Activity intensified over the past week at the United Nations with respect to the deteriorating situation in Yemen — amid further evidence of a rift over the country’s future between Washington and its traditional Gulf allies.
Jamal Benomar, the United Nations special envoy to Yemen, met with Yemeni president Abd-Rabbu Mansour Hadi at his new headquarters in Aden. He reiterated support for Hadi as the country’s legitimately elected leader, told reporters that his “resumption of duties would help to pull the country together,” and called for a resolution of the crisis within the framework of the “Gulf Initiative.” Meanwhile, the United Nations Security Council decided to extend the mandate of the “group of four” experts on Yemen, which was established to oversee sanctions measures employed against individuals and entities designated as threatening “peace, security or stability “in the country. And the Office of the United Nations High Commissioner for Human Rights Friday raised alarms about a growing number of “unlawful arrests, arbitrary detention, and the targeting of journalists” in the country.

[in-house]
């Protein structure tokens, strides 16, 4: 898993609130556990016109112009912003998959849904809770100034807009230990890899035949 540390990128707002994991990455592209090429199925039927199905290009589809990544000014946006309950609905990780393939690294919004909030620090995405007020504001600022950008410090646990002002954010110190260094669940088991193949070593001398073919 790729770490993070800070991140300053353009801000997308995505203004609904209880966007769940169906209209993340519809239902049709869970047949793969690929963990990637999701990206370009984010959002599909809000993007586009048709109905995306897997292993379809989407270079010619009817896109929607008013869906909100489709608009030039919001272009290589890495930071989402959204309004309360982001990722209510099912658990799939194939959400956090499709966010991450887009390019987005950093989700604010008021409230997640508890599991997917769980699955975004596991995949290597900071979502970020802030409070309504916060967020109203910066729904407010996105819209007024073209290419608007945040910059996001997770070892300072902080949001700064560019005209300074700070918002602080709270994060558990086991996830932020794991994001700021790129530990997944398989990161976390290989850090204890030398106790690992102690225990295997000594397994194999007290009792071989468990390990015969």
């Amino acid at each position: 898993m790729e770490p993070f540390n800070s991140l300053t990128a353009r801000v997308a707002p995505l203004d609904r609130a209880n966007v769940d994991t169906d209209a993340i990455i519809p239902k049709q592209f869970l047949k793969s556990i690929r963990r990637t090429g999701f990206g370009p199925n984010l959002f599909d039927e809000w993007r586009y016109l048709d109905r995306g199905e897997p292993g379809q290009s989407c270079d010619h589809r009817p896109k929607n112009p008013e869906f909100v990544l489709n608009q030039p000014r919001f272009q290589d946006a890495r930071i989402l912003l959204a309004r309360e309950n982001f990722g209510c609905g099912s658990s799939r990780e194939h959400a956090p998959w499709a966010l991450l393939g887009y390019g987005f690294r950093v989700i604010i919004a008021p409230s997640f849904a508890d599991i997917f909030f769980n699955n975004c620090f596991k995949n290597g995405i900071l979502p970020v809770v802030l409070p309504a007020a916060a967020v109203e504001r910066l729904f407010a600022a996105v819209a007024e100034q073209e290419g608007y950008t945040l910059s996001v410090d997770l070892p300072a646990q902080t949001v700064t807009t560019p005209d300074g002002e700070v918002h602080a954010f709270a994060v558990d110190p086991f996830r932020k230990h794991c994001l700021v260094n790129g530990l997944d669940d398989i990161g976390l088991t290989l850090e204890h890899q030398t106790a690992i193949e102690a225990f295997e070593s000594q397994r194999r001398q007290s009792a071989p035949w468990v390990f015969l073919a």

The seeming consistency of the UN position stood in contrast to conflicting signals from Washington. On the one hand, State Department Spokeswoman Jen Psaki told reporters Monday that her government would like “all parties” to “recommit themselves to the GCC initiative, National Dialogue Conference outcomes, and relevant UN Security Council resolutions.” But over a week in which GCC embassies relocated to Aden in solidarity with the Yemeni president, Psaki stated that no one in the Administration had been in touch with Hadi since he arrived in Yemen, and went on to say two days later that she was “unsure about whether there had been any US contact with Hadi since Monday.”
A flurry of media reports in the United States have meanwhile appeared suggesting that the United States is growing closer to Iran with…